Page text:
An issue with bite

September 29, 1997|By Ellen Goodman

WASHINGTON -- I'd never even heard of Marv Albert. As a girl child, I had a V-chip installed in my brain that blocks out TV sports and their announcers.

This man dribbled his way on and off the national screen without leaving a single imprint, let alone toothmark, on my consciousness.

And if there's anything I know less about than professional basketball, it's that other indoor sport invariably referred to as kinky sex. Is that when you do it with the lights on?

But for the past week, the subject du jour and de la nuit was Marvin: the man, the teeth, the hairpiece, the garter belt, the guilty plea.

Even in our nation's capital where actual real live people talk about campaign finance reform over the dinner table, the daily TV reports from the Virginia courtroom where Mr. Albert was on trial bore no resemblance to the Congressional Quarterly.

The question before the court was whether the encounter between this man and woman was consensual. On Thursday, Mr. Albert pleaded guilty to the misdemeanor biting assault to avoid a charge of forcible sodomy. After this NBC career-ending injury, the only thing he's fit for is refereeing a Mike Tyson fight.

Still, in the wake of all the hype and headlines, the legacy of this case is a general unease about, of all things, media restraint.

After the "lurid" details are forgotten, there will still be concern about the media policy that named Mr. Albert, but not his accuser. The journalistic consensus that focused the lens on Marv and his toupee, but veiled the woman from the public eye.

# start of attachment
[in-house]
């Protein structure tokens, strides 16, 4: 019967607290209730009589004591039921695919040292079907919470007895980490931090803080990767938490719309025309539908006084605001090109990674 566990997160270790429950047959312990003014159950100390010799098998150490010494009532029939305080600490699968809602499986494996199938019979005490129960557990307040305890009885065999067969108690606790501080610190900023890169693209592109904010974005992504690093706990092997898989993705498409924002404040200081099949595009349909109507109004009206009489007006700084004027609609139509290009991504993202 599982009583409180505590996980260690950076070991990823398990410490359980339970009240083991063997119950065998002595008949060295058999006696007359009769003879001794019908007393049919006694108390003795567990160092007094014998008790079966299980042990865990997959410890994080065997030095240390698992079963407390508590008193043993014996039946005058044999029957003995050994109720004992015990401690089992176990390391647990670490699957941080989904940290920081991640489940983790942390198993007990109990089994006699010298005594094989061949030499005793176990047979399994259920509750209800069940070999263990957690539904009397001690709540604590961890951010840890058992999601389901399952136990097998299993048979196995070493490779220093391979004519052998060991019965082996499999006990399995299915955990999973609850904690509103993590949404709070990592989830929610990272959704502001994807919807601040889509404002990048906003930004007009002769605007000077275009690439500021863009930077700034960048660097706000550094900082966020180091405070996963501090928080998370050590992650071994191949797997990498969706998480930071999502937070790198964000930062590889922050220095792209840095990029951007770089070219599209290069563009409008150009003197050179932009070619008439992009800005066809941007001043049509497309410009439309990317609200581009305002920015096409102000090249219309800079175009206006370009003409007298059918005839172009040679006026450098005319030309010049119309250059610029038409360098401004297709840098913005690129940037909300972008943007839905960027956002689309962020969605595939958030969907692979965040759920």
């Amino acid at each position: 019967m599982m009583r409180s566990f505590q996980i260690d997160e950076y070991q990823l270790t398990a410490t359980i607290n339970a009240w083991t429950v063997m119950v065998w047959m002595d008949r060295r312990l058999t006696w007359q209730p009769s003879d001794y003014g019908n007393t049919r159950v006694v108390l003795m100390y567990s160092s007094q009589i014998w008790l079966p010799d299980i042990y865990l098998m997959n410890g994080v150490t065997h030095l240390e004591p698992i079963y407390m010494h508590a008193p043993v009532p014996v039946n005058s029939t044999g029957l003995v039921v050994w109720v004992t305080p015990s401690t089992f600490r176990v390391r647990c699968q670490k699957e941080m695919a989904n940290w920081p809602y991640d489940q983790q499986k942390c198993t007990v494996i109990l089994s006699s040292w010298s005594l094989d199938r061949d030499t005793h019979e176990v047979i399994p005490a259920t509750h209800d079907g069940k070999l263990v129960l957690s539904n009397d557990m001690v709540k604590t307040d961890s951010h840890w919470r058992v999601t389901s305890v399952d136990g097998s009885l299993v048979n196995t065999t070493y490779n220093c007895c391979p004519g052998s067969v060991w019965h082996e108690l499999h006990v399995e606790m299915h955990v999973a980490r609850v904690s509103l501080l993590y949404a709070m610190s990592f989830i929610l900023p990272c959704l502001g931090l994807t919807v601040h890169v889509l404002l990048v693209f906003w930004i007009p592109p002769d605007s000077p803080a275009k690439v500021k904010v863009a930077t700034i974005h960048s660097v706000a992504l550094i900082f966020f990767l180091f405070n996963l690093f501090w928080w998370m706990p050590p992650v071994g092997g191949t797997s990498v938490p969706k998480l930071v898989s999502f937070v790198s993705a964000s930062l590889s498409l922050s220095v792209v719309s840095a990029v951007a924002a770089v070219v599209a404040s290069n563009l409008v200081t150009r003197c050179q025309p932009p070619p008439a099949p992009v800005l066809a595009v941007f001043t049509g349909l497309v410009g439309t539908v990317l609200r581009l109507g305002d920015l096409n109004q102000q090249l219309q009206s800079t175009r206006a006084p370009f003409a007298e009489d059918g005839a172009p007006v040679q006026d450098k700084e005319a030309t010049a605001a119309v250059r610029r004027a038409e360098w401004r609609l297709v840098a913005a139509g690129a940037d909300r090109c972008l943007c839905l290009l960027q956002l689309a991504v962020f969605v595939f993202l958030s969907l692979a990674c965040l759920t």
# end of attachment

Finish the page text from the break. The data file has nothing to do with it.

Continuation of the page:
Eventually, the victim may put her name and face out on the airwaves. But what does queasiness about privacy in this case suggest for the next?

The policy to protect the identity of an accuser in sex crimes was formed two decades ago with the best of intentions. Rape victims and their advocates forced editors to understand that sex crimes carried a unique stigma. A victim might be reluctant to prosecute if it meant revealing her identity.

There were many who always thought it was unfair to use the name of the accused but not the accuser. It implied her innocence and his guilt. Others thought that it perpetuated shame by treating a victim of sexual assault differently than other assault victims.

But a third group prevailed. We looked to the day when women could cry rape as coolly as they could cry thief. We agreed that women should be asked to reveal their names but not forced. We felt that privacy was a covered bridge women needed to get us to a post-shame society.

The William Kennedy Smith case in 1991 tested that consensus sorely. In the Palm Beach rape trial, the woman was outed by some papers, to a great uproar. She then appeared on TV with a blue blob in front of her face. Then, after Mr. Smith was acquitted, she outed herself.

Now we are even further along in the great cultural shift. For one woman, coming out as a rape victim is empowering. For another woman, being outed is re-victimizing. It is a very uneven time.

In the Albert case, the media protected the identity of the victim. But not of the second woman who cinched this case by describing a separate, similar encounter.

Double standard

The victim, who admitted to a 10-year relationship with Mr. Albert, had her name and face hidden from view. But the names of other celebrities she claimed to have "known" were indiscriminately printed.

Today we grant anonymity to an alleged victim in a criminal case, but print her name if she files a civil suit. And we haven't figured out whether an accuser should retain her privacy if she turns out to be a false accuser.

As the stigma lifts, the balance shifts. It tips back from the need to protect victims and prosecute criminals to the need to deal equally with the accuser and the accused.

I don't believe that the woman in this case required anonymity to press her case. In the end, ironically, Mr. Albert pleaded guilty to assault, not sodomy. No media policy I know of protects the privacy of victims of biting.

This is the problem: One policy does not fit all anymore. The one woman who wishes she could hide her identity now is Marv Albert's fiance.

Ellen Goodman writes a syndicated column.

Pub Date: 9/29/97

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